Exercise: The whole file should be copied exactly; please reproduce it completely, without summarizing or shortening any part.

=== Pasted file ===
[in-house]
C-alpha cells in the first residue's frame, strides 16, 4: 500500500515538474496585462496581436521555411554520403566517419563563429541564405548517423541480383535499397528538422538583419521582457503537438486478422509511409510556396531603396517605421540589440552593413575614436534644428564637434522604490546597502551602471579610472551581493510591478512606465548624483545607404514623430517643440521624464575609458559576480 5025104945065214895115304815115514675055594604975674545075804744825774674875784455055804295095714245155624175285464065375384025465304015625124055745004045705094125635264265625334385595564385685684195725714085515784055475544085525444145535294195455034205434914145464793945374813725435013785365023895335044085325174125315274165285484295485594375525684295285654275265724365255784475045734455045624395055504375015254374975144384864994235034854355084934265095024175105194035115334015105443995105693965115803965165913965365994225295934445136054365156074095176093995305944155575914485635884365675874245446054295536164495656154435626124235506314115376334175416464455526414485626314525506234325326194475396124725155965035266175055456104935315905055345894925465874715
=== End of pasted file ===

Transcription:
[in-house]
C-alpha cells in the first residue's frame, strides 16, 4: 500500500515538474496585462496581436521555411554520403566517419563563429541564405548517423541480383535499397528538422538583419521582457503537438486478422509511409510556396531603396517605421540589440552593413575614436534644428564637434522604490546597502551602471579610472551581493510591478512606465548624483545607404514623430517643440521624464575609458559576480 5025104945065214895115304815115514675055594604975674545075804744825774674875784455055804295095714245155624175285464065375384025465304015625124055745004045705094125635264265625334385595564385685684195725714085515784055475544085525444145535294195455034205434914145464793945374813725435013785365023895335044085325174125315274165285484295485594375525684295285654275265724365255784475045734455045624395055504375015254374975144384864994235034854355084934265095024175105194035115334015105443995105693965115803965165913965365994225295934445136054365156074095176093995305944155575914485635884365675874245446054295536164495656154435626124235506314115376334175416464455526414485626314525506234325326194475396124725155965035266175055456104935315905055345894925465874715